The datacom market has been a great boon to electrical contractors, and CEE News is adding a new datacom section as a result. This article, which covers the basics of copper data wiring, is the first of many installments by contracting guru Paul Rosenberg, a datacom expert who's written and lectured extensively about low-voltage installations.

Upcoming articles will cover such topics as decibels, testing and test equipment, characteristic impedance, and making money in the telecom business. For now, this first installment should give you the fundamentals of how this data communications stuff works. -The Editors

Gaining datacom knowledge Data wiring is becoming as important to the electrical construction industry as power wiring, but it has also added problems for contractors. Most of us were so well trained in power wiring that we understand power wiring almost instinctually. Electricians understand the fundamental issues involved and can extrapolate from that base whenever the need arises, but they have no similar base for data wiring. Sure we can follow wiring diagrams and specifications, but we do not understand data wiring on a deep, instinctual level.

Electricians can and should understand data wiring the same way they understand power wiring. Luckily, because electricians have already mastered most of the electrical basics (Ohm's law, series and parallel circuits, etc.), getting a fundamental understanding of data wiring should be fairly easy.

The common concern-amount of power When installing power wiring, the primary concern is with the amount of power fed to the outlet in order to avoid overcurrent (too much power), and excessive voltage drop (too little power). Installers have the same concern with data cabling. If not enough signal passes from one end of the cable to the other, the data cannot be read, and the transmission is useless.

Because all datacom circuits have limited power levels, there is no concern with too much current flowing to the datacom devices; however, there is a concern with too little current. As a signal propagates down a length of data cable, it loses some of its energy. A signal that starts out with a certain level of voltage will arrive at the load with a reduced voltage level. The amount of signal loss is known as attenuation, and it is measured in decibels (dB). If the voltage of a datacom signal drops too much, the signal will no longer register at the other end of the line, and the transmission will be useless. This is the same thing as voltage drop-a loss of power.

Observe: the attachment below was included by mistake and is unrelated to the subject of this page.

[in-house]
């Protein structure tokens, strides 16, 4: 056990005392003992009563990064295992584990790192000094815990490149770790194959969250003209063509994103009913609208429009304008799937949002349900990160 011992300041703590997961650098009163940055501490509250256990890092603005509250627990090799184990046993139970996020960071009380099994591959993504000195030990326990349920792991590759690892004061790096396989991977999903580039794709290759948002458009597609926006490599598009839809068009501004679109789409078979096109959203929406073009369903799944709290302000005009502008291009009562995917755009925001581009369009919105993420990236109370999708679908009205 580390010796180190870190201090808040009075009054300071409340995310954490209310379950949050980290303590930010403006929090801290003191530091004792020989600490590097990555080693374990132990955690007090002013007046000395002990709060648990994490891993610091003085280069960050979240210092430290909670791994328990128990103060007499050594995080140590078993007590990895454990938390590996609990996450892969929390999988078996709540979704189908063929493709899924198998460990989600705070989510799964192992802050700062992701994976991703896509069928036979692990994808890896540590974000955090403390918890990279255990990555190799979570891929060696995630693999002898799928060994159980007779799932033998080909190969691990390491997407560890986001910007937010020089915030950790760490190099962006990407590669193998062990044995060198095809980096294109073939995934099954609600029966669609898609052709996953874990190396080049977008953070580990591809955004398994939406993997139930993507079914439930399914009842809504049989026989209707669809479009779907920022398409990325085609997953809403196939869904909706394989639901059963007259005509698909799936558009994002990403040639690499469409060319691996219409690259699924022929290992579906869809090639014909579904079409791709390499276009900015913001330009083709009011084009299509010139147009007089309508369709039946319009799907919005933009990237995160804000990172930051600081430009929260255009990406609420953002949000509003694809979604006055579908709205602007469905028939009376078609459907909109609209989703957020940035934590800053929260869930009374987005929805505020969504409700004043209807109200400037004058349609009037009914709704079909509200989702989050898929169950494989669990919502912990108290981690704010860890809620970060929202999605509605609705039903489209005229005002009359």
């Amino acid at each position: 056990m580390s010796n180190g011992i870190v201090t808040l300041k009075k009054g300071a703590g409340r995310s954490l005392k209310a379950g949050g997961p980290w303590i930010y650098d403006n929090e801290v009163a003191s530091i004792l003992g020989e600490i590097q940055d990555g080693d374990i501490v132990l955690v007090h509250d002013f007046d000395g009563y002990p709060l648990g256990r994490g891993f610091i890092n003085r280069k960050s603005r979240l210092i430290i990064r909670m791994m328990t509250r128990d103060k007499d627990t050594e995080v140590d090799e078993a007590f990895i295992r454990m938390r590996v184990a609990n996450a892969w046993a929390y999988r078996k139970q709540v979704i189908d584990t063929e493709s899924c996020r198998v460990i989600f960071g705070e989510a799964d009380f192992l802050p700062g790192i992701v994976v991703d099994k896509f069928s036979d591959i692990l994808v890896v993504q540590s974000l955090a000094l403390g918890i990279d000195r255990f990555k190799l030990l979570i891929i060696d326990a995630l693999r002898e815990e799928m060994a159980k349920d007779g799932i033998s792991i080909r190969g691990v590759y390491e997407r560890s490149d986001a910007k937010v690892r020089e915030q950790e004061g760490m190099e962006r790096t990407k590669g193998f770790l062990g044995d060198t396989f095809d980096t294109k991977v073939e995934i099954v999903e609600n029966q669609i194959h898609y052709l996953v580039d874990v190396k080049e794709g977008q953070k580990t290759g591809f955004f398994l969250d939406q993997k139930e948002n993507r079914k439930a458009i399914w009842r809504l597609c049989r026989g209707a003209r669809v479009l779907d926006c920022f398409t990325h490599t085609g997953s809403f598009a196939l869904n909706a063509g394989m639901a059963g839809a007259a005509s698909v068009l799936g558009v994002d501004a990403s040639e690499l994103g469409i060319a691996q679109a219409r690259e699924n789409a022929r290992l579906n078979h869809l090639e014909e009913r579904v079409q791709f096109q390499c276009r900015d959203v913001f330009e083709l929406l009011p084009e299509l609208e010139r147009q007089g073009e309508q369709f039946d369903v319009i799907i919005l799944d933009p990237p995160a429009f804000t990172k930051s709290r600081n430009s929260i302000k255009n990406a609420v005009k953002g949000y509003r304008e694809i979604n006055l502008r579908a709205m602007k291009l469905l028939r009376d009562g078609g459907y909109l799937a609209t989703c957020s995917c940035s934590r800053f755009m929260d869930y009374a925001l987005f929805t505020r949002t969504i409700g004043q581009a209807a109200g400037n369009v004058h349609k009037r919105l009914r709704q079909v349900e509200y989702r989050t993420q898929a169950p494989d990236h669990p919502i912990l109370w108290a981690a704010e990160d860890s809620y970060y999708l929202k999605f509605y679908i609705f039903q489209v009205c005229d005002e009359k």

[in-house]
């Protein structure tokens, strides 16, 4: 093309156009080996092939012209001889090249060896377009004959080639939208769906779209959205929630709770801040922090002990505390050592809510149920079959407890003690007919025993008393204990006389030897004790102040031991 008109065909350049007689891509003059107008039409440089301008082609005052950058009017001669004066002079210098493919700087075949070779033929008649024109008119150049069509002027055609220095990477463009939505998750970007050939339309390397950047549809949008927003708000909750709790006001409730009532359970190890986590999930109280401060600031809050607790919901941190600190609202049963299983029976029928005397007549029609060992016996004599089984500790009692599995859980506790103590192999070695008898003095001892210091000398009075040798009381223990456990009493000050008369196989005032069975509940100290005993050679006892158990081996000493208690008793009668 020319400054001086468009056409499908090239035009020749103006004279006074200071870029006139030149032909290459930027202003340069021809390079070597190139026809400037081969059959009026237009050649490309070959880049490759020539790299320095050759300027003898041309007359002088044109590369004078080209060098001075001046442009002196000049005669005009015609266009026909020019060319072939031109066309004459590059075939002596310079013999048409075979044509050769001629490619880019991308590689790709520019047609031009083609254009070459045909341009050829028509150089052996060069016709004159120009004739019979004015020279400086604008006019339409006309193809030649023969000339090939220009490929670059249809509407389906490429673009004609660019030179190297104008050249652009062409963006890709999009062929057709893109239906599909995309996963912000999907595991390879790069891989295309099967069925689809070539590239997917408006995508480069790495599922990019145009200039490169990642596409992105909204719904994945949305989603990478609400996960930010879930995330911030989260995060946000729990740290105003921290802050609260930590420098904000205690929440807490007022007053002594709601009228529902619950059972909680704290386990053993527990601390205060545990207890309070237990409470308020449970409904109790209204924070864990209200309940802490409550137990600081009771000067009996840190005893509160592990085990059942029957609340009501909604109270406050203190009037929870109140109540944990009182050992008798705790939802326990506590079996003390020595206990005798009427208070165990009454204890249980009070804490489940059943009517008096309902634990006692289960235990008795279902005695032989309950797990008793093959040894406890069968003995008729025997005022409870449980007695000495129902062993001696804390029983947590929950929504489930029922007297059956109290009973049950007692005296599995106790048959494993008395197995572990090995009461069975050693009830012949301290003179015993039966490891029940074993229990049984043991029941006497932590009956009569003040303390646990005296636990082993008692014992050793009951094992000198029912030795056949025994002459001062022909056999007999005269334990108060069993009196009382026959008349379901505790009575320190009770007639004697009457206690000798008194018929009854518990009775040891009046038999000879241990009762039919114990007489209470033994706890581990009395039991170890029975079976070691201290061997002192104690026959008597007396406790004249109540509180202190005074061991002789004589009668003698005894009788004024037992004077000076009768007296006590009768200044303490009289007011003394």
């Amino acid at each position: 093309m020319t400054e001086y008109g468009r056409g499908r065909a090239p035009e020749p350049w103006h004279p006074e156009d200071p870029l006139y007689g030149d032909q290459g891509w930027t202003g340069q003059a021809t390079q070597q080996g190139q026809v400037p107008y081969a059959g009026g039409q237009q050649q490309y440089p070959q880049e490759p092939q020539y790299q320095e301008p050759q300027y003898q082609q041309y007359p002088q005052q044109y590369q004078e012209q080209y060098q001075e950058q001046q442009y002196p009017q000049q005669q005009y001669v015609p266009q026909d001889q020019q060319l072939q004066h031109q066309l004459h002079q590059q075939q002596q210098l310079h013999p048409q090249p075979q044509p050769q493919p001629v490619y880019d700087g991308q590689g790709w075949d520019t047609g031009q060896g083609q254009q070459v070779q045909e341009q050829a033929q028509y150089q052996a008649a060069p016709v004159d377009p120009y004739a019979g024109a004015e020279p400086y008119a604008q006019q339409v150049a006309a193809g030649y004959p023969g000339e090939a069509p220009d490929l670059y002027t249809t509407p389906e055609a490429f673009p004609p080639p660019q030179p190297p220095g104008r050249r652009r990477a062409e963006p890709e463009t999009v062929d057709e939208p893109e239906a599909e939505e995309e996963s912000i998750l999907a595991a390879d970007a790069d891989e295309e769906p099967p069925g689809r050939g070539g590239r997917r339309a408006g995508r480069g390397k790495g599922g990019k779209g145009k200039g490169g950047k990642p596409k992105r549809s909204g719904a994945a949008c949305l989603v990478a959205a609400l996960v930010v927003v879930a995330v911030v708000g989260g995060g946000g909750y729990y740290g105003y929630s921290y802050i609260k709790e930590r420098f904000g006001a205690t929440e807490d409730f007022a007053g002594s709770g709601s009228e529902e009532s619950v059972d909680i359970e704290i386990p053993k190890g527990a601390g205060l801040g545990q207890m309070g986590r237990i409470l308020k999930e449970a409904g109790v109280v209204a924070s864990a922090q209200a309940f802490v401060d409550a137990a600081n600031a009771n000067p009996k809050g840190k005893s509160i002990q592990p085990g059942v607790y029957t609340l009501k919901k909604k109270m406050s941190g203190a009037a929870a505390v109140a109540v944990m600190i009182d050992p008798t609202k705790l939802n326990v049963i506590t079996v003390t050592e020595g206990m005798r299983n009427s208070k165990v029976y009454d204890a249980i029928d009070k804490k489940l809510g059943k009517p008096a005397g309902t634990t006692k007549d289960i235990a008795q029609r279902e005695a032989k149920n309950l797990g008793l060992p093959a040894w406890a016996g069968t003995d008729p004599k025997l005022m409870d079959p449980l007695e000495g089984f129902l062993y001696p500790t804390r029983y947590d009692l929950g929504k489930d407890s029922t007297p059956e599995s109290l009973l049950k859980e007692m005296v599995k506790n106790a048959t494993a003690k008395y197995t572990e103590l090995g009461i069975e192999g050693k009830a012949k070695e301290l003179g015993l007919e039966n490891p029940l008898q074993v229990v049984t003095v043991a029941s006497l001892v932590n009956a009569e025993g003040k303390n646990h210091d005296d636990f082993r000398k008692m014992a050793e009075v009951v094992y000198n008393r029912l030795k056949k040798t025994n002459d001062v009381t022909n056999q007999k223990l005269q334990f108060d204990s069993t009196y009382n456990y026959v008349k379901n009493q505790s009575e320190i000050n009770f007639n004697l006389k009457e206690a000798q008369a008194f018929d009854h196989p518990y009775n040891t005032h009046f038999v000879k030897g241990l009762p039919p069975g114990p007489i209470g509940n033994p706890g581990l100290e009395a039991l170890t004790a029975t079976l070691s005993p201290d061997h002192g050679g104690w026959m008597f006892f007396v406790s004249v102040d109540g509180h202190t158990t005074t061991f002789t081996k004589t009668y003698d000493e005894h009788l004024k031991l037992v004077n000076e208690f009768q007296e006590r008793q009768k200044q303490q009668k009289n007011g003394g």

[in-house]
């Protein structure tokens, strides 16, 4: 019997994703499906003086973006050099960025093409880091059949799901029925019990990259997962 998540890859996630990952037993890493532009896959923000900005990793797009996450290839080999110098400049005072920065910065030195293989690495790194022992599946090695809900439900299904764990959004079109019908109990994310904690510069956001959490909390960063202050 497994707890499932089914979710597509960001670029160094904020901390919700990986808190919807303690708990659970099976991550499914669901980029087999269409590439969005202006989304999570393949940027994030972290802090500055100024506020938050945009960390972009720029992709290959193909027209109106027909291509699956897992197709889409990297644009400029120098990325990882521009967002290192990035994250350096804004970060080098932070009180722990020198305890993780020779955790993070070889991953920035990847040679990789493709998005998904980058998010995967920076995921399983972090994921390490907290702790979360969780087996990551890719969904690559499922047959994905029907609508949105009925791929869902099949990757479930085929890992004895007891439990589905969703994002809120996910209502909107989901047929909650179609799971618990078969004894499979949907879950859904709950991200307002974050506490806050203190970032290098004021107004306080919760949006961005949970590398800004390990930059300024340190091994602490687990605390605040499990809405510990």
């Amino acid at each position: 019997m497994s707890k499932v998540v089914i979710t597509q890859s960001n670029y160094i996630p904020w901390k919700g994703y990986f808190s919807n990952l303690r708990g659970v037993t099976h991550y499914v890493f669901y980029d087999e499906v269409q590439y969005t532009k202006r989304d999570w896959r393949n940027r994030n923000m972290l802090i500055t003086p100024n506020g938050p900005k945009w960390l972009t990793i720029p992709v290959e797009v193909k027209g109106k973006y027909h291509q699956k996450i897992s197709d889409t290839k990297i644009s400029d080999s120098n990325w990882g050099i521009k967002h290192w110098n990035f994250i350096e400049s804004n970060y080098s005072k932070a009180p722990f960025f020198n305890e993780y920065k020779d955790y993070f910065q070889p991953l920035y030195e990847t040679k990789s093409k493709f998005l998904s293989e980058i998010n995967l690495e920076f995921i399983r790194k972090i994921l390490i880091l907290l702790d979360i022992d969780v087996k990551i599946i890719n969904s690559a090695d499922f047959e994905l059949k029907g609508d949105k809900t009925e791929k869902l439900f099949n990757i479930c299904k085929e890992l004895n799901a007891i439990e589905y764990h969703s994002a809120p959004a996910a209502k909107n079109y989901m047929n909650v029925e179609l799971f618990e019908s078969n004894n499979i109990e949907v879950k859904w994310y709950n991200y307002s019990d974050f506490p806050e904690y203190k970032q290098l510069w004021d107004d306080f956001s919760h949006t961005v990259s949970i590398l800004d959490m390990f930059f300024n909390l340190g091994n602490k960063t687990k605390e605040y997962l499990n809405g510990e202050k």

The datacom concern-quality of signal With power wiring the quality of the sine wave running through the installed conductors is not usually a concern. Power companies keep power as close to 60 Hz as measurable, and voltage rarely varies from within pre-set limits. When troubleshooting a malfunctioning light fixture, the shape of the sine wave is not an immediate concern.

But with datacom work, the quality of the signal is a primary concern. The readability of a data transmission depends on very careful timing and properly shaped pulses of electricity.

The diagram on the opposite page shows what can happen to data signals. A clean square-wave signal entering a data cable is shown at the left of the figure. Each segment of the signal represents either a zero (a lack of voltage) or a one (the presence of voltage). At the right of the figure, the signal is shown coming out the end of a long cable. The signal pulses have spread-out noticeably. When the pulses are spread this way, the electronic communication circuits cannot distinguish between a zero and a one, which makes the entire signal useless.

This pulse-spreading is not a loss of power; a 5-V signal enters the cable, and a 5-V signal exits the cable. But the shape of the signal is vastly different, and this drastically affects its usefulness.

For data transmission, there are two concerns: 1. Losing too much power (attenuation). 2. Not maintaining the quality of the signal (distortion). Both of these are critical concerns, and either one (or both) can disrupt a data transmission. The distortion of a data signal is generally due to either the excessive inductance (including inductance between circuits, also known as cross-talk) or capacitance of a data cable.

Installation Like power wiring, installing data cabling consists of two primary phases: roughing in the wiring, and trimming it later.